Britain’s statisticians fix a blunder and find a bigger economy

Previously its data had shown the economy, at the end of 2021, to be still 1.2% below its pre-pandemic size. Now it reports that national output at the time was in fact 0.6% higher (Photo: AFP)
Previously its data had shown the economy, at the end of 2021, to be still 1.2% below its pre-pandemic size. Now it reports that national output at the time was in fact 0.6% higher (Photo: AFP)


  • The figures used to look abysmal. Now they’re only poor

It's rare that tweaks to already published figures make big news. But then it’s also rare for statisticians at the Office for National Statistics (ONS), a body that produces official data, to make dramatic adjustments. In an update on September 1st they found, in effect, almost two percentage points’ worth of GDP hidden behind a sofa.

(Graphic: The Economist)
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(Graphic: The Economist)

Doing so, the ONS rewrote recent economic history. Previously its data had shown the economy, at the end of 2021, to be still 1.2% below its pre-pandemic size. Now it reports that national output at the time was in fact 0.6% higher. As the government has been quick to point out, the revisions require a rethink of Britain’s performance. For much of the past two years Britain had seemed to be a laggard, with the weakest growth of any G7 rich economy. Now the record looks more respectable. Britain has been outgrowing Germany and just about matched the pace of France (see chart).

GDP numbers are always subject to revision as more information emerges. They should, in theory, grow more accurate as time passes. The latest update marks a large absolute adjustment, but is not unusual in proportion to the underlying changes in GDP to which it relates. The magnitude of the swings in national output in 2020 and 2021 was without precedent. For that reason, proportionally normal revisions mean big changes in the headline figures. Even without the wild gyrations in GDP, the pandemic was a tricky time for compiling data. For example, with many workers trapped at home, firms did not make it a priority to fill in forms for official statisticians.

One big adjustment concerns stockpiling. The ONS now reckons that in 2020 companies were adding to their piles of unsold stocks, not running them down. That inventory build-up meant that the reported fall in GDP was less severe than first thought: 10.4% rather than 11%.

More significantly, growth in 2021 has been notched up from 7.6% to 8.7%. Whereas the initial estimates for this year were mostly based on companies’ reported turnover figures, the ONS now has access to more detailed surveys. These let it examine inputs and outputs of different sectors with a finer degree of granularity. That, coupled with an updated methodology to match the latest international statistical standards, has led it to believe that margins in 2021 were healthier than once thought. Thus profits, income and GDP were also higher than first understood.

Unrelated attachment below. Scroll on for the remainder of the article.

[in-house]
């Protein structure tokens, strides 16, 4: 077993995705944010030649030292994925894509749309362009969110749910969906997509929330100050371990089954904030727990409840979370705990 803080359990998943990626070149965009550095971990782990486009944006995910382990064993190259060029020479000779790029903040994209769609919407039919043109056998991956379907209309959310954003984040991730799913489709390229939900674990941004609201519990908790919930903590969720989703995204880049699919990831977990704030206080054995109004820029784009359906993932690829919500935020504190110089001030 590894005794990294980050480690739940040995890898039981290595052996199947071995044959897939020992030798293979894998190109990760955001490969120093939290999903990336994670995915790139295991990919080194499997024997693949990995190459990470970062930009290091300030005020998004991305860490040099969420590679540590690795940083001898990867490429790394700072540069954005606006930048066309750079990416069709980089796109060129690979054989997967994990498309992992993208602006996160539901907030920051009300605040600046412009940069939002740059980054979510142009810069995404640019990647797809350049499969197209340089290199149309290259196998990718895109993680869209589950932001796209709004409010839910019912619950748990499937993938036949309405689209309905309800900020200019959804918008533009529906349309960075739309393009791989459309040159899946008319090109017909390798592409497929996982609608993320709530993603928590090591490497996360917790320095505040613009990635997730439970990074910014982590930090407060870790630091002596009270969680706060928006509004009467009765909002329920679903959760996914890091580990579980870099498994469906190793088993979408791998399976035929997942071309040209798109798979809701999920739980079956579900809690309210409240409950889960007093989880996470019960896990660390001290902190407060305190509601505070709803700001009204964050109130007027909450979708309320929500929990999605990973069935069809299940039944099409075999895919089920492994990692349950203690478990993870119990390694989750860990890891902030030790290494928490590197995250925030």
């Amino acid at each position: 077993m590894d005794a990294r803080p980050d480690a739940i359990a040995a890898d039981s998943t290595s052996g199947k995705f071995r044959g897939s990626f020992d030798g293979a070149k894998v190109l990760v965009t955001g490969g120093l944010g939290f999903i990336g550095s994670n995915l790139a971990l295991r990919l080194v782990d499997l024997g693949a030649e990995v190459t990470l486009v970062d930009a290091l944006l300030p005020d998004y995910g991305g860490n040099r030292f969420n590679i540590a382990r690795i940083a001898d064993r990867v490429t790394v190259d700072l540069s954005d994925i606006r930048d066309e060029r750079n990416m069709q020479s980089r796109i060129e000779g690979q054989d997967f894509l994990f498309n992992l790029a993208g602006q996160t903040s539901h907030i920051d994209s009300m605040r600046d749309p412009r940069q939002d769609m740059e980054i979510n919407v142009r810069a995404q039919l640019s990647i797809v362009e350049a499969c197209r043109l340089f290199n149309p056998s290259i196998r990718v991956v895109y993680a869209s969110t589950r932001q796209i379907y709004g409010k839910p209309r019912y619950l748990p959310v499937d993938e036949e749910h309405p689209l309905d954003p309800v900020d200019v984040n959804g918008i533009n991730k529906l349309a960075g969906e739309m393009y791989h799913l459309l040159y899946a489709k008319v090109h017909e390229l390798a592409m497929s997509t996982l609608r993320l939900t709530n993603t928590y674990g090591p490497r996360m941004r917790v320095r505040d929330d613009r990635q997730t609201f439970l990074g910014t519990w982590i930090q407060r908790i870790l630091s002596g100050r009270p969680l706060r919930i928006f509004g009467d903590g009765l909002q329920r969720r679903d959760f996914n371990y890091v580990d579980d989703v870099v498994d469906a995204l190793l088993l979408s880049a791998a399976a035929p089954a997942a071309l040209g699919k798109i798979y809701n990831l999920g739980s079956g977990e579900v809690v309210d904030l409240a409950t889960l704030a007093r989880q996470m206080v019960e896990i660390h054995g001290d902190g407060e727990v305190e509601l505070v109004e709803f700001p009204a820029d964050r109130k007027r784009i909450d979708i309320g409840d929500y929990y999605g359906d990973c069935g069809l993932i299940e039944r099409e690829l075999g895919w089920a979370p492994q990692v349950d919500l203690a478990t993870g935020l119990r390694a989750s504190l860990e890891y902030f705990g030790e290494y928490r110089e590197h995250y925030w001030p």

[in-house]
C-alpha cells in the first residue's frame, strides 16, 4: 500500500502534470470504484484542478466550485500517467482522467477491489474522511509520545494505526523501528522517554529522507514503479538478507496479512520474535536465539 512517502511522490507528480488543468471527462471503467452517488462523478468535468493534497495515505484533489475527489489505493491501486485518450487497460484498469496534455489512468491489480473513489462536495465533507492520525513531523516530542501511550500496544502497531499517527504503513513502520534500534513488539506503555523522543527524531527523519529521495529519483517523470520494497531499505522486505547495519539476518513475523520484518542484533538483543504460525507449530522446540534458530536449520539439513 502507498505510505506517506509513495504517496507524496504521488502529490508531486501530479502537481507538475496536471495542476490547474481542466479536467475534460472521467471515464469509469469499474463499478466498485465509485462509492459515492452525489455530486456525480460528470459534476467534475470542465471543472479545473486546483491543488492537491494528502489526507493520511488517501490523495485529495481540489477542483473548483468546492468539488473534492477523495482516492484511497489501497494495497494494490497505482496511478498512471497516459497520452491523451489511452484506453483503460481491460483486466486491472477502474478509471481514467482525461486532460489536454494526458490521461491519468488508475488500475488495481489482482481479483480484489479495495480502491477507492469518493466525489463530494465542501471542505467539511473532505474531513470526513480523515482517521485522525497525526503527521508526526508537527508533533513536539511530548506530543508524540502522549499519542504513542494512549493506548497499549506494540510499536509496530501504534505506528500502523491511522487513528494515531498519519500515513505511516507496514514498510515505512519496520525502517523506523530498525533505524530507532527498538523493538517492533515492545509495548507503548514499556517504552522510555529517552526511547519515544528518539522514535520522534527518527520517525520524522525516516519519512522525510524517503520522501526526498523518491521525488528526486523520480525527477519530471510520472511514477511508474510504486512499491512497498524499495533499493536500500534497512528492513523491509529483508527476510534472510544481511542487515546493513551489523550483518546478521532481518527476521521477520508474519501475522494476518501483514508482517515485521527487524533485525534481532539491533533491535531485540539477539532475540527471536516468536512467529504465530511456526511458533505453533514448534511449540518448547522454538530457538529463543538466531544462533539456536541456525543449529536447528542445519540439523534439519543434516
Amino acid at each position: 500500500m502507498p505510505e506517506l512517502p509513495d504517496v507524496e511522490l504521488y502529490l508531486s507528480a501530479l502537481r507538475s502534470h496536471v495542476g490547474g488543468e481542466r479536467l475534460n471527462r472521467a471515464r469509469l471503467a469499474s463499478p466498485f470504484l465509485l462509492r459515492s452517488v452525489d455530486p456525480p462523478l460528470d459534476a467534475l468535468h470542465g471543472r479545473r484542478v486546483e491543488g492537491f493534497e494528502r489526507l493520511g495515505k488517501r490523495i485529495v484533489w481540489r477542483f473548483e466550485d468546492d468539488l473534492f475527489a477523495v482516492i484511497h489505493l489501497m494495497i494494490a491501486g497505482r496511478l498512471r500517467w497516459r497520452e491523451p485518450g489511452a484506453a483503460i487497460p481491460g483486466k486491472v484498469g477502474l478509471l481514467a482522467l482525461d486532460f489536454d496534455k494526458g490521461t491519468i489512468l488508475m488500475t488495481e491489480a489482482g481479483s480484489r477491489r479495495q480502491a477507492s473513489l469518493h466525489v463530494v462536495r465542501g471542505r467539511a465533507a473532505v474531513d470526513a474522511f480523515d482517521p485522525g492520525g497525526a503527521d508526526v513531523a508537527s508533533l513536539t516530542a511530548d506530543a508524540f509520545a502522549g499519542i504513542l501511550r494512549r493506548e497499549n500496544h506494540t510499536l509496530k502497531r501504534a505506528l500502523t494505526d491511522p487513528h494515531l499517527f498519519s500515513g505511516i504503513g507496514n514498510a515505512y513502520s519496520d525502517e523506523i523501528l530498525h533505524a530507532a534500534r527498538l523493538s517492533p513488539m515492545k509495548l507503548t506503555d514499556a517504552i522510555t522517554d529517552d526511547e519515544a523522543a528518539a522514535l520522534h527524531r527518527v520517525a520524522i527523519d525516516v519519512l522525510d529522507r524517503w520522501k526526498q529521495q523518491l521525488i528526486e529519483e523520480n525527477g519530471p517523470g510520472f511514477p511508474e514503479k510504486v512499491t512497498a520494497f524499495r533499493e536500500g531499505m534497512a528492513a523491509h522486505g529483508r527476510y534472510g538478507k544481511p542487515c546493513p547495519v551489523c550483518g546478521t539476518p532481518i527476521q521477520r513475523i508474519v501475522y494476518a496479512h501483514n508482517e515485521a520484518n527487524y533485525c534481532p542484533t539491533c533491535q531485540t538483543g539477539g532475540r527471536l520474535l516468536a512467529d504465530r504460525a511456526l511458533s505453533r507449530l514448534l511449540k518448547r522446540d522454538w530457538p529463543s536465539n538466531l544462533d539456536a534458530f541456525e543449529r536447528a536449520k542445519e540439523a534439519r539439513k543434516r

The change in the level of GDP was large, but mostly concentrated in two quarters: the second quarter of 2020, near the beginning of the pandemic, and the second quarter of 2021, during the reopening after the roll-out of vaccines. The broad trajectory of the recovery remains unchanged, although the initial fall in output was a bit less steep than once feared and the first recovery turned out somewhat faster.

The underlying shifts in the sectoral composition of growth also matter. In wholesale trade, the change in gross value added (a measure of the value of goods and services produced by a sector) in 2021 was revised up from just 2.7% to 32.4%. The growth in output of health services was lifted from 34.6% to 57.1%. That reflects better accounting of the economic impact of the vaccine roll-out, the test-and-trace programme and more robust recovery in normal health services than once thought. The broad picture is that the service sector did better than previously believed, though the manufacturing, construction and agricultural sectors performed worse.

The revisions help to explain away some mysterious quirks of Britain’s recent economic performance. The Office for Budget Responsibility (OBR), the government’s fiscal watchdog, had been struggling to reconcile surprisingly resilient tax receipts with tepid economic growth. The revision has resolved that puzzle. However, it is not likely to lead to large shifts in the OBR’s forecasts for the fiscal picture: no one should expect a cut in taxes or a boost to spending as a result. The once equally perplexing strength of hiring now also makes more sense.

The ONS is keen to point out that it is one of the first national statistics bodies to update its estimates for 2020 and 2021 in light of better data on sectoral inputs and outputs. Other countries will follow suit, and their own GDP rates may also be revised (if so, probably upwards too). Britain’s better performance relative to her peers, therefore, might not last long. Before the ONS rewrote the story of 2020 and 2021, the economy’s performance looked abysmal. After the revisions it looks merely poor. Any improvement is welcome, but the economic narrative has not fundamentally changed.

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